1. Ing Debt: The 2008 ING Annual report contains some information which may be of interest to a few readers of this post from the Netherlands. On page F-49 the hybrid securities are listed, and the total is listed at 10.281 billion at "balance sheet value". Those funds realized from the hybrid sales, with one exception, were used by ING to make "subordinated loans by ING Group N.V. to ING Verzekeringen N.V. and ING Bank N.V. under the same conditions as the original bonds" as follows:
ING Bank N.V. 5.8 billion Euros
ING Verzekeringen N.V. 4.471 Euros
Both figures were as of the end of 2008. So the funds raised by the hybrid securities were funneled by the holding company to its subsidiaries as loans. This would suggest to me the possibility that the insurance company will pay back those loans when it is divested, and hopefully those funds would be used to buy back the hybrids which provided the source of funds for the loans. I do not have any information if particular hybrids are associated with the insurance company or the bank. While I do not know what will happen when the insurance operation is divested, I am just making an assumption now that it would be reasonable for the outstanding loans owed to ING by the insurance subsidiary will be paid back and that those funds could be used as a source to buy back some of the hybrids. This would explain what ING meant by the cryptic remarks at page 5 of this document filed with the SEC: fwp The bank would be less likely to pay back its loans received from ING who used hybrid sales to fund the loans, at least in full. I hope that makes some sense. An important question for the future is whether particular hybrids are tied to one or the other subsidiary. I would certainly like to know if any of them are tied to the insurance subsidiary. If anyone finds out, please let me know.
The next page of the annual report shows other debt that comes to close to 100 billion EUROs (96.488). (See page F-49 20-F)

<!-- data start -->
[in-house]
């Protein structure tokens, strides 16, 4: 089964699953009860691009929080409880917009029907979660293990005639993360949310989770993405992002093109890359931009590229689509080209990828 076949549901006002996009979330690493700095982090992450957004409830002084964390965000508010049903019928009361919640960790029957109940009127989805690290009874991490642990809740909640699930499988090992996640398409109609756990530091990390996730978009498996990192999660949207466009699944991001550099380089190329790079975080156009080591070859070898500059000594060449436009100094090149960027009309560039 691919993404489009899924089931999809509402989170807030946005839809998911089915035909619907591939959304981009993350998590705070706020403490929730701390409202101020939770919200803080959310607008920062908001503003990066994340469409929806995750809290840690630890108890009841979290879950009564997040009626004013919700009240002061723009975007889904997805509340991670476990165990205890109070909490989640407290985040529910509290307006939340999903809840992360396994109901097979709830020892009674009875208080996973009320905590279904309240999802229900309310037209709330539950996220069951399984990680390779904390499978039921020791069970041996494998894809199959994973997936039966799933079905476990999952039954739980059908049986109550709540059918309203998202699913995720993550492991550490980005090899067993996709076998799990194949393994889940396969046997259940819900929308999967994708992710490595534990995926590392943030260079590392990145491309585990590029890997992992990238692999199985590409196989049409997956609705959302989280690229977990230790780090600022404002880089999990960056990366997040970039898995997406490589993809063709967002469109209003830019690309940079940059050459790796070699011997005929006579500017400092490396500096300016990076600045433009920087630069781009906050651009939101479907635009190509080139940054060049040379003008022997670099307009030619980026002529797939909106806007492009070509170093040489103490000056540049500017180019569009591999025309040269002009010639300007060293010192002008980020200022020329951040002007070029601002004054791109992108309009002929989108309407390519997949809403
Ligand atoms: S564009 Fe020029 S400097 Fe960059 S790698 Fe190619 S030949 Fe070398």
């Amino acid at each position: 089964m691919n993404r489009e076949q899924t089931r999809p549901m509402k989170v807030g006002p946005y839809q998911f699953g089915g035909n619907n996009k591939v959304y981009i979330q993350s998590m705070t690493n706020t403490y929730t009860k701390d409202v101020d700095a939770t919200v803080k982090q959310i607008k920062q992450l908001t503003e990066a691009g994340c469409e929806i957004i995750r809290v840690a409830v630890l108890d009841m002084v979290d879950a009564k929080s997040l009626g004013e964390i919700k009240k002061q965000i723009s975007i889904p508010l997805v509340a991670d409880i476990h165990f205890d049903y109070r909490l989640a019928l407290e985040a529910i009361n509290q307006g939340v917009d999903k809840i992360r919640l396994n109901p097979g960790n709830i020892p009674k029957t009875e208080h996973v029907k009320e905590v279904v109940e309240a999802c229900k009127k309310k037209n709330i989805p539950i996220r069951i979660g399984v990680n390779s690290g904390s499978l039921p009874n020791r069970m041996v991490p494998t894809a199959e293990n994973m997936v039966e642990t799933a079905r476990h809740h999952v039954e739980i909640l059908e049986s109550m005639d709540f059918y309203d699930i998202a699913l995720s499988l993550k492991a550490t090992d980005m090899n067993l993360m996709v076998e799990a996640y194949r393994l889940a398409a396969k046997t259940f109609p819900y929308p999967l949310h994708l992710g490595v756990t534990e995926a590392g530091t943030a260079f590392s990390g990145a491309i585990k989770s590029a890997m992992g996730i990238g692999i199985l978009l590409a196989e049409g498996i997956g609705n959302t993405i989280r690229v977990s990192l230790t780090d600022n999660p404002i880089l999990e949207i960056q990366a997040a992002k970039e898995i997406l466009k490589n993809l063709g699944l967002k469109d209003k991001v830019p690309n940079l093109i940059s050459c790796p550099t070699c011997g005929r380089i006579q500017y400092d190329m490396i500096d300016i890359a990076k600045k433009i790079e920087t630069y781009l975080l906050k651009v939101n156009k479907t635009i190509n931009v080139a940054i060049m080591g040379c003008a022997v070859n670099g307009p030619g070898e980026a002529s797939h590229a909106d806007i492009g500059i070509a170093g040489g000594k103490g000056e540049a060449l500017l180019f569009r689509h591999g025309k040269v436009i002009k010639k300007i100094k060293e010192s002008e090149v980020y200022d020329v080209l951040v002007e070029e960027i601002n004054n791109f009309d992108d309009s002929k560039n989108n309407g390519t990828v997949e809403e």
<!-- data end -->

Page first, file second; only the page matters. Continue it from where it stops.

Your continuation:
I am not going to bust a brain cell trying to figure out now what ING might do with the divestment proceeds from the sell of its insurance operations down the road. Instead, as an owner of ING hybrids, which are an immaterial position for me, I am just going to focus on one small step at a time. The first and most important step near term is the formal approval of ING's restructuring plan by the European Commission and the successful offering of shares to pay back 1/2 of the 10 billion Euros in state aid received last year. This will give me some comfort as an owner of hybrids. Assuming that comes off without a hitch, I explained in a recent comment to one of my Dutch readers my future general approach to my shares in the following manner:
"I do not intend to do anything with my hybrids until I have further concrete information or new significant adverse developments. An adverse development would be another major economic downturn, a second recession close on the heels of the last one, or a significant downturn in ING's fortunes which would call into question timely payments of the hybrid coupons."
If there is no such major adverse development, most likely I will wait until I know more about what ING intends to do with the divestment proceeds before making a decision: buy, hold or sell.